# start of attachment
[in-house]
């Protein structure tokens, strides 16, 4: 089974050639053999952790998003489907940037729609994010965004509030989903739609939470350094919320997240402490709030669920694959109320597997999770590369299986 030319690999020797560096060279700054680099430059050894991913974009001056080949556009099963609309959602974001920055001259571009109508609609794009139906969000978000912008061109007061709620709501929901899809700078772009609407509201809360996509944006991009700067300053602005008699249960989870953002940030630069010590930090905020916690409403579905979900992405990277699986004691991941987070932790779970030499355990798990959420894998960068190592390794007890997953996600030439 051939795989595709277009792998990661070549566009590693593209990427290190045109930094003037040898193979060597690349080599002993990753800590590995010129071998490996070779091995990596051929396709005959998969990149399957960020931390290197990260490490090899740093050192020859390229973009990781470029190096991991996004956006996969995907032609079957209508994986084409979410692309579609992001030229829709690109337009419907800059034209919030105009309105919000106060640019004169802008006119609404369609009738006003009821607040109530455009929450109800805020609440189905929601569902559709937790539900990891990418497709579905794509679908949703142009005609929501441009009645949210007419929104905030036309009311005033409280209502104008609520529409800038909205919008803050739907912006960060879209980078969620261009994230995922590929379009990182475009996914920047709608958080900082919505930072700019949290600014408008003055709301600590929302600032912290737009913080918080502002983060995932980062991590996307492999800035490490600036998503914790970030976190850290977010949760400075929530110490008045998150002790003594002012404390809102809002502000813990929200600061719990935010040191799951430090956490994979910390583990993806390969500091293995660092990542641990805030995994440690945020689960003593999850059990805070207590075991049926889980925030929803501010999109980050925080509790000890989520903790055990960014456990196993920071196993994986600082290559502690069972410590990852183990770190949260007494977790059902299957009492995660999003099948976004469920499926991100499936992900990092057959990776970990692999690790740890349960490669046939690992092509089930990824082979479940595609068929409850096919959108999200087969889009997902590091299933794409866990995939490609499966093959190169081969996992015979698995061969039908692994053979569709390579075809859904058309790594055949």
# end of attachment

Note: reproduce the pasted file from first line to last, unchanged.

[in-house]
């Protein structure tokens, strides 16, 4: 089974050639053999952790998003489907940037729609994010965004509030989903739609939470350094919320997240402490709030669920694959109320597997999770590369299986 030319690999020797560096060279700054680099430059050894991913974009001056080949556009099963609309959602974001920055001259571009109508609609794009139906969000978000912008061109007061709620709501929901899809700078772009609407509201809360996509944006991009700067300053602005008699249960989870953002940030630069010590930090905020916690409403579905979900992405990277699986004691991941987070932790779970030499355990798990959420894998960068190592390794007890997953996600030439 051939795989595709277009792998990661070549566009590693593209990427290190045109930094003037040898193979060597690349080599002993990753800590590995010129071998490996070779091995990596051929396709005959998969990149399957960020931390290197990260490490090899740093050192020859390229973009990781470029190096991991996004956006996969995907032609079957209508994986084409979410692309579609992001030229829709690109337009419907800059034209919030105009309105919000106060640019004169802008006119609404369609009738006003009821607040109530455009929450109800805020609440189905929601569902559709937790539900990891990418497709579905794509679908949703142009005609929501441009009645949210007419929104905030036309009311005033409280209502104008609520529409800038909205919008803050739907912006960060879209980078969620261009994230995922590929379009990182475009996914920047709608958080900082919505930072700019949290600014408008003055709301600590929302600032912290737009913080918080502002983060995932980062991590996307492999800035490490600036998503914790970030976190850290977010949760400075929530110490008045998150002790003594002012404390809102809002502000813990929200600061719990935010040191799951430090956490994979910390583990993806390969500091293995660092990542641990805030995994440690945020689960003593999850059990805070207590075991049926889980925030929803501010999109980050925080509790000890989520903790055990960014456990196993920071196993994986600082290559502690069972410590990852183990770190949260007494977790059902299957009492995660999003099948976004469920499926991100499936992900990092057959990776970990692999690790740890349960490669046939690992092509089930990824082979479940595609068929409850096919959108999200087969889009997902590091299933794409866990995939490609499966093959190169081969996992015979698995061969039908692994053979569709390579075809859904058309790594055949």